The first major upgrade of SWMS_2D was released under the name CHAIN_2D (Šimůnek et al., 1994b[17]). This model greatly expanded upon the capabilities of SWMS_2D by including, among other things, sequential first-order solute decay chains and heat transport. The temperature dependence of the soil hydraulic properties was included by considering the effects of temperature on surface tension, dynamic viscosity and the density of water. The heat transport equation in CHAIN_2D considered transport due to conduction and advection with flowing water. The solute transport equations considered advective-dispersive transport in the liquid phase, as well as diffusion in the gaseous phase. The transport equations also included provisions for nonlinear nonequilibrium reactions between the solid and liquid phases, linear equilibrium reactions between the liquid and gaseous phase, zero-order production and two first-order degradation reactions: one which was independent of other solutes, and one which provided the coupling between solutes involved in the sequential first-order decay reactions.

The SWMS_2D and CHAIN_2D models formed the bases of versions 1.0 (for 16-bit Windows 3.1) and 2.0 (for 32-bit Windows 95) of HYDRUS-2D (Šimůnek et al., 1999[18]). A unique feature of HYDRUS-2D was that it used a Microsoft Windows based Graphics User Interface (GUI) to manage the input data required to run the program, as well as for nodal discretization and editing, parameter allocation, problem execution, and visualization of results. It could handle flow regions delineated by irregular boundaries, as well as three-dimensional regions exhibiting radial symmetry about the vertical axis. The code includes the MeshGen2D mesh generator, which was specifically designed for variably-saturated subsurface flow and transport problems. The mesh generator may be used for defining very general domain geometries, and for discretizing the transport domain into an unstructured finite element mesh. HYDRUS-2D has been recently fully replaced with HYDRUS (2D/3D) as described below.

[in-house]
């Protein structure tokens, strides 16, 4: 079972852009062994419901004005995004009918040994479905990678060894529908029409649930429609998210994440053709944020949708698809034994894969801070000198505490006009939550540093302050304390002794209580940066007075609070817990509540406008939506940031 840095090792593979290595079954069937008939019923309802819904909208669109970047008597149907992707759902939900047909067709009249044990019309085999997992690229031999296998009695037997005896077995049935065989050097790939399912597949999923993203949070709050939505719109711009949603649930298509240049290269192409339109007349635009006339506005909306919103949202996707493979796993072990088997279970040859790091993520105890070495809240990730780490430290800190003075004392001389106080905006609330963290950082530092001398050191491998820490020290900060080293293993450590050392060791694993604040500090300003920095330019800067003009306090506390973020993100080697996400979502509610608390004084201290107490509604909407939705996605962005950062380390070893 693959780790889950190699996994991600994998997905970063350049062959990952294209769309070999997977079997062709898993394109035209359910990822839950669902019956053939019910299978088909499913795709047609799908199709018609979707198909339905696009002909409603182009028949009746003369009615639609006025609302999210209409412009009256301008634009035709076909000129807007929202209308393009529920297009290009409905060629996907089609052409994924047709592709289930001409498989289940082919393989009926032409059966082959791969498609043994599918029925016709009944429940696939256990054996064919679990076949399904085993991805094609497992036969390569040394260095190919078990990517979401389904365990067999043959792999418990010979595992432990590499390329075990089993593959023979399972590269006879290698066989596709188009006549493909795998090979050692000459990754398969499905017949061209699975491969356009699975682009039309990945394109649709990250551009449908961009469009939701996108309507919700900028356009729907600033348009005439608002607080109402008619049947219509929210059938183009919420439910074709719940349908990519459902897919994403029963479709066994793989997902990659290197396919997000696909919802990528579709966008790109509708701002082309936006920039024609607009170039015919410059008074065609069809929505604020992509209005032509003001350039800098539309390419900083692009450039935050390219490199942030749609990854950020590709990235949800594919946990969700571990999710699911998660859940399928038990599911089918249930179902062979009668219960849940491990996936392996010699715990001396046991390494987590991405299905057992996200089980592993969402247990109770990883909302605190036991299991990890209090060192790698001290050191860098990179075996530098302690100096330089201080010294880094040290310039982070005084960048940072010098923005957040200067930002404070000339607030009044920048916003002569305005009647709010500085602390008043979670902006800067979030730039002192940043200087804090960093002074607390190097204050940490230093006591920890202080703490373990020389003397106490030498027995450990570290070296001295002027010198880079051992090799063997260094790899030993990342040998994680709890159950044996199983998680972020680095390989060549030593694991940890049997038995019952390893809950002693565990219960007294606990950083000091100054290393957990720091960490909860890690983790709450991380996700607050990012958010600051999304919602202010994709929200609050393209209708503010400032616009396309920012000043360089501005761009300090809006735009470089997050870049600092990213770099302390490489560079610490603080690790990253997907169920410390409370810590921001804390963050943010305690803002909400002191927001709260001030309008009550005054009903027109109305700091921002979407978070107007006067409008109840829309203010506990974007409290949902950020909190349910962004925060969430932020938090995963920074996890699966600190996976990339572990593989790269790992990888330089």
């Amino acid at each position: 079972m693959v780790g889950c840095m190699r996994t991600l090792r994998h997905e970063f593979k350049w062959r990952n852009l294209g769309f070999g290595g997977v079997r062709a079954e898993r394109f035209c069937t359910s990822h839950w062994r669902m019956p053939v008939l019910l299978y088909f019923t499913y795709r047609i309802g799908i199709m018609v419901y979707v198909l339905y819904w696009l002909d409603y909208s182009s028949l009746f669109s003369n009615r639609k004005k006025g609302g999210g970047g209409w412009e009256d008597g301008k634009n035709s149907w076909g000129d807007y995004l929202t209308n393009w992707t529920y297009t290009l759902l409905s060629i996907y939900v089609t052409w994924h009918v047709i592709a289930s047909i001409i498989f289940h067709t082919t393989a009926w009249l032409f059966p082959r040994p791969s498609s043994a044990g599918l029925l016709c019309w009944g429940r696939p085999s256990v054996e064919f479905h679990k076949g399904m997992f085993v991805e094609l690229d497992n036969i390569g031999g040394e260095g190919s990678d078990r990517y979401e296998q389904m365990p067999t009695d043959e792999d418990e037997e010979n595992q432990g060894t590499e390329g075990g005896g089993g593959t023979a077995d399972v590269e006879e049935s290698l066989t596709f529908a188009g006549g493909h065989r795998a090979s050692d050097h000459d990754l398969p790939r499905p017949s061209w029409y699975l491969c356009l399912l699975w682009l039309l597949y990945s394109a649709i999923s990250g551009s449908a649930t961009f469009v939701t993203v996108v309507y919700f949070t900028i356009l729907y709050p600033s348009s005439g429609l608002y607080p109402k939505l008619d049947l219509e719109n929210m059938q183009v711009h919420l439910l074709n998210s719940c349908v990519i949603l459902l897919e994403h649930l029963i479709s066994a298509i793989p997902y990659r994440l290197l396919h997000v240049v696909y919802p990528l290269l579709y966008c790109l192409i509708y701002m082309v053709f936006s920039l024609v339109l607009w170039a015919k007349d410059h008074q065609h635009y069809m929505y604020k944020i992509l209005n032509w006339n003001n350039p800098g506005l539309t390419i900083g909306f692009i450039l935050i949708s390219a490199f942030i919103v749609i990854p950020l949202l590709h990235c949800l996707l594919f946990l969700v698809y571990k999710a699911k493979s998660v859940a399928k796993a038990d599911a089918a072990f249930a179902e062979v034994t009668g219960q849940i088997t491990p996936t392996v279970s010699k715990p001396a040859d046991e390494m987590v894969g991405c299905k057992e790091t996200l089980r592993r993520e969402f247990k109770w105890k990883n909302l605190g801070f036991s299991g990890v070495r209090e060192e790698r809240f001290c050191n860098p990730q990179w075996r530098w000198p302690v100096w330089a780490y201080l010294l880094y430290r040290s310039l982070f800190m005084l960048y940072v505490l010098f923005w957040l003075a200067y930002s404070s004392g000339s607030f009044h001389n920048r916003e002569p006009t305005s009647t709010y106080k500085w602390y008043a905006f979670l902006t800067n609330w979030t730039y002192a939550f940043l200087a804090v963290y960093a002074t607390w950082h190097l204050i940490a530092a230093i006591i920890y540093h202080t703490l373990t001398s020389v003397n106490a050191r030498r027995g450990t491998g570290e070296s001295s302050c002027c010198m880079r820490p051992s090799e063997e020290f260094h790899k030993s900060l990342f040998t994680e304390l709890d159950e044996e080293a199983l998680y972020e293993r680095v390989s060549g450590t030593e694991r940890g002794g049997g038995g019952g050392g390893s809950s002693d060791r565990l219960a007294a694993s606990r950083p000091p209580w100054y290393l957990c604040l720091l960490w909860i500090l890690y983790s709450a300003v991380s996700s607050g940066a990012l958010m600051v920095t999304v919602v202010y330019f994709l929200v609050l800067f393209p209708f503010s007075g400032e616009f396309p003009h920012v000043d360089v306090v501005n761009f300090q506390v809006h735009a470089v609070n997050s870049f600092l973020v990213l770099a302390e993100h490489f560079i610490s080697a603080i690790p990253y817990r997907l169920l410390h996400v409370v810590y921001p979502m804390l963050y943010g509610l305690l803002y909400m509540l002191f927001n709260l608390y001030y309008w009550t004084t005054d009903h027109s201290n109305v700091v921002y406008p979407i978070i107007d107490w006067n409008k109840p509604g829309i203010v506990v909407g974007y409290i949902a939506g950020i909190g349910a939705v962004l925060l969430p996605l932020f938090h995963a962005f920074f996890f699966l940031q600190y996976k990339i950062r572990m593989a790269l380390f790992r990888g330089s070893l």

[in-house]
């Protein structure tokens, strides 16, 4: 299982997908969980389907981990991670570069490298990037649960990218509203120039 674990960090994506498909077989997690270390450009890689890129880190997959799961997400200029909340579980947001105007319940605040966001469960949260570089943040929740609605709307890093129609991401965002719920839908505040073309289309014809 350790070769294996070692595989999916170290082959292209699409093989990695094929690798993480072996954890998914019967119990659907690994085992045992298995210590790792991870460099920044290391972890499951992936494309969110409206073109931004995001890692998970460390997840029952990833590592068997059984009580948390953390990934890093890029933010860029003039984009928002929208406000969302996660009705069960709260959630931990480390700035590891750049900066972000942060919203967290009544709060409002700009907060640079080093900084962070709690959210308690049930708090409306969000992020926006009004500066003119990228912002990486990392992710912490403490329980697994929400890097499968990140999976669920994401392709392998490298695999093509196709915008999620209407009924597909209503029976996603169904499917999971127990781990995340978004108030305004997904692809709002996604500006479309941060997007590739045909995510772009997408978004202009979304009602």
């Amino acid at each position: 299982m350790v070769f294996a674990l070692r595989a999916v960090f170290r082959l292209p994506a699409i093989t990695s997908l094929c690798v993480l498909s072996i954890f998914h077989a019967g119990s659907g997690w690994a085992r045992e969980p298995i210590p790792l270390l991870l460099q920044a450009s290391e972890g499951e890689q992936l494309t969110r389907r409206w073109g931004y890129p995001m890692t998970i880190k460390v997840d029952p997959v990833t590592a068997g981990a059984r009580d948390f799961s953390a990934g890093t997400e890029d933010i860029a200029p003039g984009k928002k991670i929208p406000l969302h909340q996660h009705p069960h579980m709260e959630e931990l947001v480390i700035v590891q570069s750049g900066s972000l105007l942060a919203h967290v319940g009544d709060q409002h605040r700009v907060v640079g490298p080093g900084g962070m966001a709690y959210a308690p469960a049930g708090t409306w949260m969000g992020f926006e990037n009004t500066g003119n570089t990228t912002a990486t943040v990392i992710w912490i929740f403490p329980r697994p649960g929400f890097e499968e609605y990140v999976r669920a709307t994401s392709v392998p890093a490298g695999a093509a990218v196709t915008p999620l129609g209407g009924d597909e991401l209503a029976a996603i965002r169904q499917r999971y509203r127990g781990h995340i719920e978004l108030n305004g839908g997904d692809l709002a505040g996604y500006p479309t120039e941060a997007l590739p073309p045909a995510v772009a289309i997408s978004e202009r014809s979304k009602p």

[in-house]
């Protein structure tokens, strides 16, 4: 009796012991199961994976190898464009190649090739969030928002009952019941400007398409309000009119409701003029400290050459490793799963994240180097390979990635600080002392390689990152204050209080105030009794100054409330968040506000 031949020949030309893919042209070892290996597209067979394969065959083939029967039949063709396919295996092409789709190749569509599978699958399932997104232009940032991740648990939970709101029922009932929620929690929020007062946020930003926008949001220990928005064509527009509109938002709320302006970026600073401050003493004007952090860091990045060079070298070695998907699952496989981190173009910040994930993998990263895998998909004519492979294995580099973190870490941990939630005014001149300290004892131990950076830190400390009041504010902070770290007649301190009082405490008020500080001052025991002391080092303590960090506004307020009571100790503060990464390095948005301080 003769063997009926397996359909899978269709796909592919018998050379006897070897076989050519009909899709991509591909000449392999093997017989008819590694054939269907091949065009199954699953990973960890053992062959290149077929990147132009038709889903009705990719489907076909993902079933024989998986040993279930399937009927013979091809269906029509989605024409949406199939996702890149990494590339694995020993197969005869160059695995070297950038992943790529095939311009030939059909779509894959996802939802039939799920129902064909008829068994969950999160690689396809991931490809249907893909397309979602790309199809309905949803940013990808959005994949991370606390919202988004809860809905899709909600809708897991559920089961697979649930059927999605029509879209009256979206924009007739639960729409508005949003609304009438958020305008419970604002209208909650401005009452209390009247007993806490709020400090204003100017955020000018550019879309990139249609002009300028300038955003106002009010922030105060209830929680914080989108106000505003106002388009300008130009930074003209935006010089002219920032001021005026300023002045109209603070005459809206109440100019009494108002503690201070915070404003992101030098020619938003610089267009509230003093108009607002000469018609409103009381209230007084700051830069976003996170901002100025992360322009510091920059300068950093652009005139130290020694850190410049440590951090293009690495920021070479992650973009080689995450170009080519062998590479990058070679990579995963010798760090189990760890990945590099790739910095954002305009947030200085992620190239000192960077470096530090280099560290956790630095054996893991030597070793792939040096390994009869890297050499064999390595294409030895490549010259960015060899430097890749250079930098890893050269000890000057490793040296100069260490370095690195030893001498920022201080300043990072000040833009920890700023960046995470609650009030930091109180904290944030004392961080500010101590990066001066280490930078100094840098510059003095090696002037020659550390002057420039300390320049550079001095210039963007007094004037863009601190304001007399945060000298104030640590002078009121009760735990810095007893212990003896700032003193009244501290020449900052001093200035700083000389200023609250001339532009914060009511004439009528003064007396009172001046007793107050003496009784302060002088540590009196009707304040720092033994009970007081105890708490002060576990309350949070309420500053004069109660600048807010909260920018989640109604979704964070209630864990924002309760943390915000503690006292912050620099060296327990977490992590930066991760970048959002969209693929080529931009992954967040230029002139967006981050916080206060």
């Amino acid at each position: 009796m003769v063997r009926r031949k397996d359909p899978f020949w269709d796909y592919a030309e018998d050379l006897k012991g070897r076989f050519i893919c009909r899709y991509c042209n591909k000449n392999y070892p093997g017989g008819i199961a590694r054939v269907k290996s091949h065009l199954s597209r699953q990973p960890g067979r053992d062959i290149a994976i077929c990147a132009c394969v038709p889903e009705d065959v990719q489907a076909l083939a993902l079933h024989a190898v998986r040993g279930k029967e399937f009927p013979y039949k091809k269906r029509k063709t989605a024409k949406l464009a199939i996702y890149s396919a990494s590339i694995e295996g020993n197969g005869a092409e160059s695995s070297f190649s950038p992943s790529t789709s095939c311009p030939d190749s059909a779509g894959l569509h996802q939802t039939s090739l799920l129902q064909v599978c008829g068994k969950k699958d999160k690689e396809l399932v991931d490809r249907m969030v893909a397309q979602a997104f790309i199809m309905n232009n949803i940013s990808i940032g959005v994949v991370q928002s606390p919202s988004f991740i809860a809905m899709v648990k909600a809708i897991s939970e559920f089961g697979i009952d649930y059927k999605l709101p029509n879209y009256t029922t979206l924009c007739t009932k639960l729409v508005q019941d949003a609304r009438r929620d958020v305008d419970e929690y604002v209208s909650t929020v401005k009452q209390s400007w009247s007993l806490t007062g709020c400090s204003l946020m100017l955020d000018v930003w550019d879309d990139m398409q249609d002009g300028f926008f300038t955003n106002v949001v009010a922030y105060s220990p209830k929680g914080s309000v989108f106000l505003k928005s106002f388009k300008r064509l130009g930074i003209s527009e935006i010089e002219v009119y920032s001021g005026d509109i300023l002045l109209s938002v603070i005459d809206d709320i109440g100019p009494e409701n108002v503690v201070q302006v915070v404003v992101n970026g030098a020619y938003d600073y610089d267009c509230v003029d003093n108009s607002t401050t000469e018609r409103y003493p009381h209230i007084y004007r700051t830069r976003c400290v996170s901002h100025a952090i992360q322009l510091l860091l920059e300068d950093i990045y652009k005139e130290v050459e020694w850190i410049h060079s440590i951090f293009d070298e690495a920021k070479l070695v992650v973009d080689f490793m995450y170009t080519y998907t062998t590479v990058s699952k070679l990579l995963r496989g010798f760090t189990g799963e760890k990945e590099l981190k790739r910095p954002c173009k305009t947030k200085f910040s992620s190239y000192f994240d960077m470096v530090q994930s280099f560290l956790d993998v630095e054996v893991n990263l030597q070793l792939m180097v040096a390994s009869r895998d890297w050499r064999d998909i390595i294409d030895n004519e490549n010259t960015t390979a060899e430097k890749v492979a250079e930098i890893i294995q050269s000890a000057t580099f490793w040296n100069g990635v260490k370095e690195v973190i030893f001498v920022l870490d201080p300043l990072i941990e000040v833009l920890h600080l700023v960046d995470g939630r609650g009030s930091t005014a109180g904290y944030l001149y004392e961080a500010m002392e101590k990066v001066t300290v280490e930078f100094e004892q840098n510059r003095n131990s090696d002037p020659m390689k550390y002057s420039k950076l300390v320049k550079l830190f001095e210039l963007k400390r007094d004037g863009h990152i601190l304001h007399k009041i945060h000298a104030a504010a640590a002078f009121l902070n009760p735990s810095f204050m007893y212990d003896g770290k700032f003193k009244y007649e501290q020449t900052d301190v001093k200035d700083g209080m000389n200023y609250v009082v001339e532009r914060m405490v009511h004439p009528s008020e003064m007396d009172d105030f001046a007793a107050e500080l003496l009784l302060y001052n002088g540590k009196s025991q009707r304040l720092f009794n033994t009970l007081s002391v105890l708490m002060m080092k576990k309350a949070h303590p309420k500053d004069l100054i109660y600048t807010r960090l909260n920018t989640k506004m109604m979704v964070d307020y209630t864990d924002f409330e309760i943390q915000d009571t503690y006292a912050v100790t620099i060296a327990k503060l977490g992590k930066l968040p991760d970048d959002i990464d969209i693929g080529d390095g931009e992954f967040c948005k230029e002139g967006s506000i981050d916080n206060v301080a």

The HYDRUS (2D/3D) (version 1) software package (Šimůnek et al., 2006;[19] Šejna and Šimůnek, 2007[20]) is an extension and replacement of HYDRUS-2D (version 2.0) and SWMS_3D (Šimůnek et al., 1995[21]). This software package is a complete rewrite of HYDRUS-2D and its extensions for two- and three-dimensional geometries. In addition to features and processes available in HYDRUS-2D and SWMS_3D, the new computational modules of HYDRUS (2D/3D) consider (a) water flow and solute transport in a dual-porosity system, thus allowing for preferential flow in fractures or macropores while storing water in the matrix, (b) root water uptake with compensation, (c) the spatial root distribution functions, (d) the soil hydraulic property models of Kosugi and Durner, (e) the transport of viruses, colloids, and/or bacteria using an attachment/detachment model, filtration theory, and blocking functions, (f) a constructed wetland module (only in 2D), (g) the new hysteresis model to eliminate pumping by keeping track of historical reversal points, and many other options.